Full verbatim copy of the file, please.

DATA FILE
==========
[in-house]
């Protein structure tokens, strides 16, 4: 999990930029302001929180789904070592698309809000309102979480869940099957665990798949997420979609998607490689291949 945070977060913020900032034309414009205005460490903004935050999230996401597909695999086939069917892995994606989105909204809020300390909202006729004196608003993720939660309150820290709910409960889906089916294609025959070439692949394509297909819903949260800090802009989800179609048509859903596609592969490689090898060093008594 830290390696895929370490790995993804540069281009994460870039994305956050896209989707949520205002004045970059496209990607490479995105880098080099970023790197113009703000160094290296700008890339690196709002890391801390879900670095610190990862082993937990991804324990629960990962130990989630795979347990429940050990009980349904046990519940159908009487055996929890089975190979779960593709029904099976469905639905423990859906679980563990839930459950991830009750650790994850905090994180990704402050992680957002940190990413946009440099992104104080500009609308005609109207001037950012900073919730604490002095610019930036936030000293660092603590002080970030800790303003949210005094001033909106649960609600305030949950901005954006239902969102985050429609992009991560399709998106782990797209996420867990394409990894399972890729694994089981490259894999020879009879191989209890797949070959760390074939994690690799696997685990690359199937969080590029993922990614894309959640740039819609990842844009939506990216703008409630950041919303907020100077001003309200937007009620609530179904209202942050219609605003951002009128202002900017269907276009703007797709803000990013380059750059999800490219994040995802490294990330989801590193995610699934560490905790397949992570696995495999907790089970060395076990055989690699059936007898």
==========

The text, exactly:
[in-house]
């Protein structure tokens, strides 16, 4: 999990930029302001929180789904070592698309809000309102979480869940099957665990798949997420979609998607490689291949 945070977060913020900032034309414009205005460490903004935050999230996401597909695999086939069917892995994606989105909204809020300390909202006729004196608003993720939660309150820290709910409960889906089916294609025959070439692949394509297909819903949260800090802009989800179609048509859903596609592969490689090898060093008594 830290390696895929370490790995993804540069281009994460870039994305956050896209989707949520205002004045970059496209990607490479995105880098080099970023790197113009703000160094290296700008890339690196709002890391801390879900670095610190990862082993937990991804324990629960990962130990989630795979347990429940050990009980349904046990519940159908009487055996929890089975190979779960593709029904099976469905639905423990859906679980563990839930459950991830009750650790994850905090994180990704402050992680957002940190990413946009440099992104104080500009609308005609109207001037950012900073919730604490002095610019930036936030000293660092603590002080970030800790303003949210005094001033909106649960609600305030949950901005954006239902969102985050429609992009991560399709998106782990797209996420867990394409990894399972890729694994089981490259894999020879009879191989209890797949070959760390074939994690690799696997685990690359199937969080590029993922990614894309959640740039819609990842844009939506990216703008409630950041919303907020100077001003309200937007009620609530179904209202942050219609605003951002009128202002900017269907276009703007797709803000990013380059750059999800490219994040995802490294990330989801590193995610699934560490905790397949992570696995495999907790089970060395076990055989690699059936007898």